It was today, on the day I went back to the foot doctor to get booted again, that I was finally able to wear different shoes other than the tan "work" ones or the tennis shoes that I've been wearing. My foot had been too swollen up until today to fit into anything else. The irony of it makes me laugh. I'm just thankful that the good Lord saw fit to take away the swelling in the first place. Also, ironic - I was finally getting more up to speed in terms of my work-outs only now to be side-lined again for about two weeks. But I thank the Lord that I have been able to workout. I got up early this morning to do just that one last time.
Dr. Gardner clipped more tendons, or maybe just a tendon, in my middle toe. Using the word "clipped" makes me cringe. I don't know why, it just does. I wasn't nervous about today's appointment at all, until yesterday, when the nurse called to confirm it and used the terminology "in-office surgery." I know, I know...any time you cut or clip anything like a tendon, it's surgery, but the term "surgery" just gets me every time. If you think that I'm used to surgery (no matter how big or small it may be), you're wrong. As much as I've had, I still get nervous. But today was different. I went alone to the appointment. I didn't have to do pre-op stuff. I did have to sign a waver and as I did, I asked the nurse, "Is this in case he messes up?!" But that was the only thing "surgery" about it. It really was fine. The "worst" part was getting the shots to numb my toe and that wasn't even bad. Although - I was talking to Dr. Gardner and then he brings the needle out and I stop mid-sentence. ;) It was long and scary. I was both fascinated and a little anxious. I wanted to look, but at the same time didn't want to look. I ended up looking and for whatever reason, did OK with that! Before all of that, Dr. Gardner observed that my foot and toes were much more relaxed today. I told him it's probably because I messed with the settings on my deep brain stimulation device. I told him that I had fallen and that made me raise the electricity in the device. But the more I thought about that, I realized that I told him wrong! I did fall, but I didn't raise the electricity, I actually lowered it. Oh well. He got the picture: I had tinkered with the settings and he could visibly see the results. I don't think I'm quite "there" on the settings yet, but one thing at a time. ;)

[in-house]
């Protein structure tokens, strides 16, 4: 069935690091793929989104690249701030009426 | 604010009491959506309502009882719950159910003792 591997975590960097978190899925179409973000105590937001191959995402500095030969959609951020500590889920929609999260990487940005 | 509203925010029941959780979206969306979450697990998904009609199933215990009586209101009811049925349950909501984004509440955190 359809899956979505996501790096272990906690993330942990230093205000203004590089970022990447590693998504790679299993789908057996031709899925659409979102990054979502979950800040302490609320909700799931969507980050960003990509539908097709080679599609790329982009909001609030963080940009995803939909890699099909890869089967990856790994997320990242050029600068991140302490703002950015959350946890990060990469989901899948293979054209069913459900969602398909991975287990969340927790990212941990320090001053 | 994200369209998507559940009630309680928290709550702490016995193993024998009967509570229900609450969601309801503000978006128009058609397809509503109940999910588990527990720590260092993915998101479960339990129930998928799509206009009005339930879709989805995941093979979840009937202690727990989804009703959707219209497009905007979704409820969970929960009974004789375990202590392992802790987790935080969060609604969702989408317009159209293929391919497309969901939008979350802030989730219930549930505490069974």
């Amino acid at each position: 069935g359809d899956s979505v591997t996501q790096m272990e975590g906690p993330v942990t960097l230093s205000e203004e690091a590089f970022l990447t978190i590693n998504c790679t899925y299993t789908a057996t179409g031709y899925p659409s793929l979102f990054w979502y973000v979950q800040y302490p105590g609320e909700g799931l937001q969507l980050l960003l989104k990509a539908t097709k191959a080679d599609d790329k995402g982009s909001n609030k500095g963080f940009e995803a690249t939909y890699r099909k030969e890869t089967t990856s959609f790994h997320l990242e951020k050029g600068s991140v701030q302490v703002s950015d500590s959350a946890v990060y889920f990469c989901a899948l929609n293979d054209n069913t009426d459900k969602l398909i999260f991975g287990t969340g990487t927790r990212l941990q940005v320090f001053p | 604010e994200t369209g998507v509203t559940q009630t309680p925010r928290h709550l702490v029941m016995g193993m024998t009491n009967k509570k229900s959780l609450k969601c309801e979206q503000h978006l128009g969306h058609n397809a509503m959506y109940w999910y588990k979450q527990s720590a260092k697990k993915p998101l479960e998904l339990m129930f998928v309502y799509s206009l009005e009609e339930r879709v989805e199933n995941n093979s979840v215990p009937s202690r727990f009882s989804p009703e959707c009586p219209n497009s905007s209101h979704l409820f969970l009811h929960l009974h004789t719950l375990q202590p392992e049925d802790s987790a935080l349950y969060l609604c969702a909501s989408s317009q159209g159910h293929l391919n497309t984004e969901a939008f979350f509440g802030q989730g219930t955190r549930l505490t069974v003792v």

|My foot today BEFORE the "surgery". It's the tendon on the tip of my middle toe that he worked on. You can see all the other surgical scars from my surgery in April.|
I wondered how today's procedure would work. It was in his office. Would I be able to see the whole thing go down? Would it hurt? How long would it take? Would my foot cooperate? Well, it took longer to get everything set up for the "surgery" then it did the actual procedure. While he was prepping everything, I told Dr. Gardner thank you for convincing me to get the compounded topical medication he prescribed. Insurance didn't cover it, but it's been the best money I've ever spent on medicine - haha. It really, really works! When it came time for the "surgery", I couldn't actually see anything. Dr. Gardner covered it all up. Darn. As weird as it seems, I was kind of hoping I'd be able to see everything. I was surprisingly (or not so much) a little anxious. He told me I wouldn't be able to feel anything, but I guess my trust was wavering a little bit. It turned out, I shouldn't have worried (ha - this is the story of my life. I shouldn't worry about anything, because most of the stuff I worry about doesn't come to fruition anyway! This is in part why my life verse is Philippians 4:6 "Do not be anxious about anything, but in every situation, by prayer and petition, with thanksgiving, present your requests to God. (NIV version)). Dr. Gardner was right. I didn't feel a thing. In fact, if I weren't looking right at him, I'd never know he did anything. I saw him pick up the scissors and the stitching, but I couldn't see my actual foot. I was just thanking the Lord, he didn't use these pliers that I saw lying on the table. ;) The whole procedure took all of a minute, maybe two.